NEED FOR CHANGE AND WHAT TYPE OF CHANGE Due to the rapid expansion of the organization, the contracts and grants URF procures with • federal and private entities demands an even higher level of research, ideas, and competence to compete with other major scientific and private laboratories. • Such environmental change has seriously challenged the viability of the URF research and management practices that had been exercised successfully in the past. URF top management launched a large-scale organizational transformation designed to • revitalize URF and enable it to continue to grow. To facilitate this goal, a novel IT (BATON technology) was introduced into the organization • with the purpose of streamlining/automating core management processes related to intellectual property and discovery protection. BATON is a tree-based system development tool, and it is the most feasibly efficient • solution for URF in its current situation. BATON was considered because it was designed to support dynamic modeling and • deployment of management processes in accordance with IT. One of its important merits is that it allows non-technical people such as business managers • to map and manage business process logic, and build their own management processes for each contract or research project directly into the IT architecture. BATON-facilitated designs thereby drastically shorten system development cycle times and • reduce interference from IT specialists in the process mapping arena. With BATON, management processes pertaining to project/contract operations can be • centrally streamlined.

• RESULTS OF CHANGE • Four key groups were involved in the initial planning and implementation of BATON o top management (essentially the CEO), o external IT consultants, o business managers, and o in-house IT specialists. • The current CEO can be characterized as an entrepreneurial-type of leader, his leadership by vision style is new to many people at URF. • CEO believes that the successful implementation of the BATON technology will not only streamline, automate, and document the intellectual properties management process, but more importantly, it will change the culture of people by promoting a new way to manage the process of discovery. • CEO believes that change takes time and therefore should be communicated in a subtle manner. As a result, the vision was not universally shared among organization members. • The next step was a challenge to consultants and the whole change operation, gaining in-house IT specialists confidence.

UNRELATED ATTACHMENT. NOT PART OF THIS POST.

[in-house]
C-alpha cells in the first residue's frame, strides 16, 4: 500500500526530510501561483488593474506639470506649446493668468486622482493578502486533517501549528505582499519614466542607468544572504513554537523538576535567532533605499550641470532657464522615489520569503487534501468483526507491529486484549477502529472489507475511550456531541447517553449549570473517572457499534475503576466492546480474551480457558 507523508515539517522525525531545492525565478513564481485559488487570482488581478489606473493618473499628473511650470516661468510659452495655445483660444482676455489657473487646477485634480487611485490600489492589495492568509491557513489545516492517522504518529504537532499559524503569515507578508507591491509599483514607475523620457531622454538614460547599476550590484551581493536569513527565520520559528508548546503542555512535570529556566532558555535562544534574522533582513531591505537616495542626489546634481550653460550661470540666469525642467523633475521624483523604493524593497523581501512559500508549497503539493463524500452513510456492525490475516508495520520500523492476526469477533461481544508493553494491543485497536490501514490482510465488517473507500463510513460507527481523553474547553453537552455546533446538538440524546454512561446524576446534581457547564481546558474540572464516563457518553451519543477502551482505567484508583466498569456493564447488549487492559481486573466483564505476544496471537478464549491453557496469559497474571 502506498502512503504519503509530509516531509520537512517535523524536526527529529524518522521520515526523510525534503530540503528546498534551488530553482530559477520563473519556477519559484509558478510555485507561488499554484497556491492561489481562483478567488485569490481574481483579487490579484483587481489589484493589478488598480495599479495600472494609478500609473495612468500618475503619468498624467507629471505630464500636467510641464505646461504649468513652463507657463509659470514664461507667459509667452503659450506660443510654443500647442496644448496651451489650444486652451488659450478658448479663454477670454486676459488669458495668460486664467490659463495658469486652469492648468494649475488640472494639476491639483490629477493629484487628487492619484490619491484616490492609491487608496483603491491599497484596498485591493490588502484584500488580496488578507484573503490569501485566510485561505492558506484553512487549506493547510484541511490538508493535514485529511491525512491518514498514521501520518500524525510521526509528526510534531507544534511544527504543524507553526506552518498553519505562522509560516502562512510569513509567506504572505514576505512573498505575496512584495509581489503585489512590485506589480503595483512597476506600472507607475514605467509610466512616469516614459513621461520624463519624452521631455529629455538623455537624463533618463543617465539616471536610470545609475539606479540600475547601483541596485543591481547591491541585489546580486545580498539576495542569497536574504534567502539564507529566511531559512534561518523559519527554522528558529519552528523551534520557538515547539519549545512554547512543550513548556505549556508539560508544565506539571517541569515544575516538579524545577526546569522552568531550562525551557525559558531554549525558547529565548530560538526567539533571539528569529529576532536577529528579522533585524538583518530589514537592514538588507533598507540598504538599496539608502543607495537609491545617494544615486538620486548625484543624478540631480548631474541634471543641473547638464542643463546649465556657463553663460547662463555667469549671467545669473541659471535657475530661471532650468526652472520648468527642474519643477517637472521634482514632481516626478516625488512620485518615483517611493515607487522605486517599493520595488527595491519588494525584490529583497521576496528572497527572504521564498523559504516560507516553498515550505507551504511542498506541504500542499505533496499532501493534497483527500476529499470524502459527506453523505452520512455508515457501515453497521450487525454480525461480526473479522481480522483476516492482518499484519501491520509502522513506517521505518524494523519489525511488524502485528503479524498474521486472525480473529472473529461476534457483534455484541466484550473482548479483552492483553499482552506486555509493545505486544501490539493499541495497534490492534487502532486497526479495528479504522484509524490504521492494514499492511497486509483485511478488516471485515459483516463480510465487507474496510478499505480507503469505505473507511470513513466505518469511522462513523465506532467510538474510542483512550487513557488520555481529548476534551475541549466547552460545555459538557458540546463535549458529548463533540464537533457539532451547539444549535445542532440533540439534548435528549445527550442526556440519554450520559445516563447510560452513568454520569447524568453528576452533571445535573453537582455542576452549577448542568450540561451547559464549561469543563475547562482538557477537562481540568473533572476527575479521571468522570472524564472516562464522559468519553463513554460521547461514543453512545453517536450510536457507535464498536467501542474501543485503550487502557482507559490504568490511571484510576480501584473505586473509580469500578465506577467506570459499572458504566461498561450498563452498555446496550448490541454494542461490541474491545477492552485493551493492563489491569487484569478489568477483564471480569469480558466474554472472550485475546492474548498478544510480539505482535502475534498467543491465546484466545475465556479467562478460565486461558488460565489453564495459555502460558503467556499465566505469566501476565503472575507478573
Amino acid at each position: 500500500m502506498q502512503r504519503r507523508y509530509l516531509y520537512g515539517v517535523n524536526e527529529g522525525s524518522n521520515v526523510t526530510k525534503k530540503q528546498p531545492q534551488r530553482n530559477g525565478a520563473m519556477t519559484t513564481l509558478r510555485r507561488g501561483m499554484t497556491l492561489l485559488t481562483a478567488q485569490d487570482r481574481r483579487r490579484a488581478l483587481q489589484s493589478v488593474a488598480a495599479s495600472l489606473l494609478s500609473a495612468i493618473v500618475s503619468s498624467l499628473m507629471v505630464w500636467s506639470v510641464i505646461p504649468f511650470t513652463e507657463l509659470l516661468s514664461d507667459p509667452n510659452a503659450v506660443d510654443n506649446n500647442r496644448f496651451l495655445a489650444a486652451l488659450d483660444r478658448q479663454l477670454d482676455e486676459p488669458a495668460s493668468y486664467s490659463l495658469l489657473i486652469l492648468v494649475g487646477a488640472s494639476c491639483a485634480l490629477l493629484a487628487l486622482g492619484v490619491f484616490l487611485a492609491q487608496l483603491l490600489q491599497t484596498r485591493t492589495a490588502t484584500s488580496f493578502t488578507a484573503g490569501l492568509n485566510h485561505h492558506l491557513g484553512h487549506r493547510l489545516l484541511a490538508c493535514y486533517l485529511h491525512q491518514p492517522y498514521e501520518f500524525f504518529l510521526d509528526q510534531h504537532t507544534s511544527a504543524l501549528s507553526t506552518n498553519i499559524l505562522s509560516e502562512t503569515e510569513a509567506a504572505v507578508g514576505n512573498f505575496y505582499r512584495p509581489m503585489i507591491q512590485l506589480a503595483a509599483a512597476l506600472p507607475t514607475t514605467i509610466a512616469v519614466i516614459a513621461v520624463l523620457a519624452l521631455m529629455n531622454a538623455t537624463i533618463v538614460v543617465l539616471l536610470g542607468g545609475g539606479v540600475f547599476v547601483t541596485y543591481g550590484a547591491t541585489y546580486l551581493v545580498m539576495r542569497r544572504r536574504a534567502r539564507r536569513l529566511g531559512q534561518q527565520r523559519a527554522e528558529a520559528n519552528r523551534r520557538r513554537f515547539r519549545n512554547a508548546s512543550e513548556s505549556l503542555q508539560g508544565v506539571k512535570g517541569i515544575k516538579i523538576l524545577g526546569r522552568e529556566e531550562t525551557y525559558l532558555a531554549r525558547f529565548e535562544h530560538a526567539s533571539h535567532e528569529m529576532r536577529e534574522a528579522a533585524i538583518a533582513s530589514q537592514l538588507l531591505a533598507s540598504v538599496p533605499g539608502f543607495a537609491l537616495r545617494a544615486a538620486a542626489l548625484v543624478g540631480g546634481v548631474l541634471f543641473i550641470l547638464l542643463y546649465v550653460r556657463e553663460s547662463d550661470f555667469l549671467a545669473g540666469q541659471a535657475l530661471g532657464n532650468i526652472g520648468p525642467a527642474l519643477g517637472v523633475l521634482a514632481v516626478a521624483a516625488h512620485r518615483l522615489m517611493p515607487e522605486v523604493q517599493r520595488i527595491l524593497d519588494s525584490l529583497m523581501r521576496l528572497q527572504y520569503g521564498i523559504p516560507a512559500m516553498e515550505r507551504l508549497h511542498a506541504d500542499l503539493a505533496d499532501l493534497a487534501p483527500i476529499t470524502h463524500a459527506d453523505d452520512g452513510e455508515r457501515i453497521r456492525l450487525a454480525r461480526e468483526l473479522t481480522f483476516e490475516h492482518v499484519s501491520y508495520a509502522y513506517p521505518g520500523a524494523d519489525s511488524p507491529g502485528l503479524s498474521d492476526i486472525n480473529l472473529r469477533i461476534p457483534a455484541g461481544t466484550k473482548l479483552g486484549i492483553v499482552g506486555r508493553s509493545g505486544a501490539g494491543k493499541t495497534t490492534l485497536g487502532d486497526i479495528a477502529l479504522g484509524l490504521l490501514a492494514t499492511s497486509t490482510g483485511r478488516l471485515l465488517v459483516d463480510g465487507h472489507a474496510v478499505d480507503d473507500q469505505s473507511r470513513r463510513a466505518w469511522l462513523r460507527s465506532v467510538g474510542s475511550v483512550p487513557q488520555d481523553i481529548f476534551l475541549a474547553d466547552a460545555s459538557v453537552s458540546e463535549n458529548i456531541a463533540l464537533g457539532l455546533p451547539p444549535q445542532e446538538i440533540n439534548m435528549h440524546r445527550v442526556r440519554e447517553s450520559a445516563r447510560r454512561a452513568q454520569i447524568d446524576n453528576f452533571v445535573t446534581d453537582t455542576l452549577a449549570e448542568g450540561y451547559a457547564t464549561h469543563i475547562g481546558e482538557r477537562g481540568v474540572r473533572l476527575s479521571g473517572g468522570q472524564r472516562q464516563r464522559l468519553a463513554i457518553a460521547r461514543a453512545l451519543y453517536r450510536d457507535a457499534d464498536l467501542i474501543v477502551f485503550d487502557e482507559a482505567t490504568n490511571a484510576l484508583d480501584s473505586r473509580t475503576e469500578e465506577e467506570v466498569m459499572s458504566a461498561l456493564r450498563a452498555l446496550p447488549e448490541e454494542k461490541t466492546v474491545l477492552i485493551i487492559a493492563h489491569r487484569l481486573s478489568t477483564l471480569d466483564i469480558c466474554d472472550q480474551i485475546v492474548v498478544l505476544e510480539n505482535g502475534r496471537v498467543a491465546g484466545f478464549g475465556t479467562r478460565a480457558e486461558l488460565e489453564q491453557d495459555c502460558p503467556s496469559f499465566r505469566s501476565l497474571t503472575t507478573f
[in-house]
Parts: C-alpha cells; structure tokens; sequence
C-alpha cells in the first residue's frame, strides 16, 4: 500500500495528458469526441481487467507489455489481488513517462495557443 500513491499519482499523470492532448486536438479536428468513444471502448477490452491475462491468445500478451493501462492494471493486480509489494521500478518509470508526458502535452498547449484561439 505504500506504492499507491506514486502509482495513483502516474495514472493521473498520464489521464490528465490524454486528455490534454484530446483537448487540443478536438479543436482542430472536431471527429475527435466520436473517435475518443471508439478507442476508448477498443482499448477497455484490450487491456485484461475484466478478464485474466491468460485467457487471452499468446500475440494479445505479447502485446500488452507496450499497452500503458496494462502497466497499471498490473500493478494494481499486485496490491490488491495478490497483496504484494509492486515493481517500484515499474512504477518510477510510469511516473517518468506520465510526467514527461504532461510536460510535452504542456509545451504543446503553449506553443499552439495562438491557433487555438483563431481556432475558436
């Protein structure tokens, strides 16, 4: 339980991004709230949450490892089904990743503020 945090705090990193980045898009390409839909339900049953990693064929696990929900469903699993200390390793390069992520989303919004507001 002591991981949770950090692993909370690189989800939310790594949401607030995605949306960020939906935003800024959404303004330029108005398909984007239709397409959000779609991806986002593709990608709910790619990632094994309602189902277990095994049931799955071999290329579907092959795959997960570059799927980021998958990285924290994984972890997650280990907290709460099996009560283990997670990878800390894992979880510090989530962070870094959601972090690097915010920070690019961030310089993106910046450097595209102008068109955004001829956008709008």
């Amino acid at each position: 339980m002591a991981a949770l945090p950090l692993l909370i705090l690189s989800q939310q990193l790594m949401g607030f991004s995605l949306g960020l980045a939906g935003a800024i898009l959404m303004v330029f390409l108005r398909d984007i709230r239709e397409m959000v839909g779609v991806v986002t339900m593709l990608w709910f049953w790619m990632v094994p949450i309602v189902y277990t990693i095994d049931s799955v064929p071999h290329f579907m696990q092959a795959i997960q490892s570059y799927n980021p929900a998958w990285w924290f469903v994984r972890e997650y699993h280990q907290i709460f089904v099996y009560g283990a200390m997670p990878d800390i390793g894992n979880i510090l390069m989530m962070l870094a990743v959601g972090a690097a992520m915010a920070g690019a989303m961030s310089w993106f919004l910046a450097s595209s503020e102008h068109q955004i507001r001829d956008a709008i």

There was some skepticism about Baton, but once the consultants demonstrated the business managers were encouraged by the notion. • It also seemed that the IT people were not willing to carry out their given responsibilities to make the project a success. • In fact, the assistance that the consultants expected from the IT department turned out to be resistance. • It seemed that at almost every step the consultants took to move the project forward, the IT department induced obstructions of some kind. • Finally, one of the consultants resigned and the database administrator (DBA) from the IT department was appointed to lead the BATON project. • What had really gone wrong? Wondering about this question, consultants were interviewed for the second time. • They pointed out that since IT has controlled everything technology related till now, did not want to loose the existing culture. • It failed with IT because not enough time and energy was spent on conveying the vision and the preparing the groundwork. •

ORGANIZATION-LEVEL DIAGNOSTIC MODEL
Inputs
General Environme nt

Design Components
Technology Strategy Structure

Outputs

Organization Effectiveness

Culture

Industry Structure HR Measurement Systems Systems

(See: Cummings and Worley, Organizational Development and Change, Chapter 5)

INPUTS
General environment

DESIGN COMPONENTS

OUTPUTS